10/05/2012 04:15:00 PM

Best Service: Inside the Pre-Service Meeting at Per Se

The service meeting at Per Se
One of the major winners in this year's New York City Restaurants survey was Per Se, who was voted the number two restaurant in the city and also took the award for Top Service for another year in a row. The entire operation behind those blue doors has to run like clockwork to turn out dishes for the 80 or so patrons that fill the restaurant every night, and the staff is constantly reminded that maintaining high standards requires an extra push. There are a number clocks in the kitchen and each sits above a sign that reads "Sense of Urgency." There isn't even time for a proper pre-service family meal - when it's time for the staff to eat, they use a buddy system. Each member of the front-of-house team prepares two plates, one of which they bring back to the kitchen to give to a chef. It's crunch time, with only about an hour before the doors open, so the kitchen employees eat standing up at their stations.

As the blue-apron-clad chefs rush to finish their prep work, the service team gathers for a daily meeting. The chef comes out to go through the nine-course tasting menu, which is sometimes finalized only an hour or so before the first guests sit down for dinner at 5:30 PM. The staff greets him with a unified "chef!" and they begin furiously writing as he describes the night's offerings. It looks like the Wall Street version of a restaurant meeting - the largely male service staff are dressed in sharp black suits, their hair slicked perfectly into place.

The employees delve into the provenance of the ingredients - one menu item was described as being grown "on a river bank between Russia and China." It is clear from their questions that folks in this room are knowledgeable - when head sommelier Michel Couvreux starts detailing the evening's wine pairings (after being greeted with a shouted "Michel!"), he throws a few questions to the group and hands are eagerly raised with the answers.

Then it's the maître'd's turn - if you are eating here, this staff knows you're coming. Each reservation for the night is discussed, and, with repeat visitors and special requests specially noted. One table is making their first visit to Per Se, but are regulars at Keller's French Laundry in California. Another table wants pre-arranged gifts presented to them, and the staff is ready to oblige. Special attention is also paid to anyone who works in the industry. On this night, there is a chef coming in from Australia and another is visiting from Spain. There's also a party that is described as being filled with "New York socialites," and another table was booked by a CEO of one of the city's biggest banks. The staff is instructed to greet certain VIPs with a glass of champagne.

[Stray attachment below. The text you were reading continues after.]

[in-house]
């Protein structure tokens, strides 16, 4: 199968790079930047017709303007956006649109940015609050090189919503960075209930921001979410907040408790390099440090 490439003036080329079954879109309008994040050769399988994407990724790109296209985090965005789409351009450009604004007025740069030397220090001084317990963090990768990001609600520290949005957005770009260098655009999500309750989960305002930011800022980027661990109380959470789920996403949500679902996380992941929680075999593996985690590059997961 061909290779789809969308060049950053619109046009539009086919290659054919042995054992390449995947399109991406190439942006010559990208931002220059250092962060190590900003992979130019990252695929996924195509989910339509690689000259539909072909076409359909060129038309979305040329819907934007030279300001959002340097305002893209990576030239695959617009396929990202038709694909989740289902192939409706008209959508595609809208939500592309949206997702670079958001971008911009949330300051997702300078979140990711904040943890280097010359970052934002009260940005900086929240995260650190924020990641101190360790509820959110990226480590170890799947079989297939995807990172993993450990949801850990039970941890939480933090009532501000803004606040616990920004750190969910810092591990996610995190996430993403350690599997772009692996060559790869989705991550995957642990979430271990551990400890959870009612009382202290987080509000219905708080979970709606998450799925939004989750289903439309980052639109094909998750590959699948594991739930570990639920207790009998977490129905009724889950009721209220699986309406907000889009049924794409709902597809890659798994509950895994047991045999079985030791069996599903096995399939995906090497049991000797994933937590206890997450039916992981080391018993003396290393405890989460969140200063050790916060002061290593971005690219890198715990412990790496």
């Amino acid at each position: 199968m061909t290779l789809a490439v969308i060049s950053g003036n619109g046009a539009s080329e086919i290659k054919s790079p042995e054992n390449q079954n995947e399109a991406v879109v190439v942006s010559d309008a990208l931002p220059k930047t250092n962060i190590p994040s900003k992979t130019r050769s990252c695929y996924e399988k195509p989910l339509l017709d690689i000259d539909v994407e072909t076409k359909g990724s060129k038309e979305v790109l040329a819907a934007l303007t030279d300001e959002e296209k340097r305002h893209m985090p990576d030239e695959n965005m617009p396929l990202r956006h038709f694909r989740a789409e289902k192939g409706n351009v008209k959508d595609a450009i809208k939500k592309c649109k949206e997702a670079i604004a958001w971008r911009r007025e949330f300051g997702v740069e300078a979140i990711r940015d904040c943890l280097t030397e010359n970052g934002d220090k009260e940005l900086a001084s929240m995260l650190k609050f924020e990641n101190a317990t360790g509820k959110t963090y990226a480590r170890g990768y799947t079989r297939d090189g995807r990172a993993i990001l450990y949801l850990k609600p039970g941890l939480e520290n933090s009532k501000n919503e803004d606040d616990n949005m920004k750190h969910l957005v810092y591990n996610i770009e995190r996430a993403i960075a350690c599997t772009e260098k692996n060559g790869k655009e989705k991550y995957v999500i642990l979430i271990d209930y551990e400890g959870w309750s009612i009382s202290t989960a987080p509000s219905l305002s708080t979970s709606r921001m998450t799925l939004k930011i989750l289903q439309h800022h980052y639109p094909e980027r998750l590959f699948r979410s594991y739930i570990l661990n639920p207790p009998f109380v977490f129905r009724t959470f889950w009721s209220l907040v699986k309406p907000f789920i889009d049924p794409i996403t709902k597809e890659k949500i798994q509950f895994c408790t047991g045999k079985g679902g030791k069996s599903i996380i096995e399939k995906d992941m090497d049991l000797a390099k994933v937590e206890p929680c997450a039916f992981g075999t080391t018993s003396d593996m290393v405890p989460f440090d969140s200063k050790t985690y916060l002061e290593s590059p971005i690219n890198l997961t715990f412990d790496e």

But they don't just take care of their guests, the staff at Per Se takes care of their own. One French-accented employee has just graduated from training, and it will be his first night working on the floor. The entire staff gives a round of applause, and the maître'd asks if any of the more seasoned members have any advice. It quickly becomes a support group. One employee describes his first night and reminds the newbie to "be within yourself." Others goad him to ask questions, reminding him to stay calm. While it's not as formalized as the kitchen during family meal, it's clear that these employees have their own buddy system while on the floor.

Anthony Rudolf, the restaurant's Director of Operations, points to one thing that make's this restaurant's personnel stand out from the rest: commitment. “The service staff don’t have other careers, they don’t have other jobs,” he says, noting that many have degrees from top culinary and hospitality schools. Eschewing center stage is also part of the culture in the Keller empire, where seamlessness is put ahead of fanfare. Though the staff here has spent ample time preparing for nightly service, the diners would never guess what goes into every meal. “What chef Keller embodies, thus what we embody, is subtlety,” Rudolf says. “It's not flamboyant, there's not a lot of showmanship. We're more of the background, and the guests are the stars."

As the meeting breaks, the entire team shouts "service!" and makes final preparations as guests arrive, only to sit outside on benches and wait, oblivious to all that has just gone on behind that iconic blue door.

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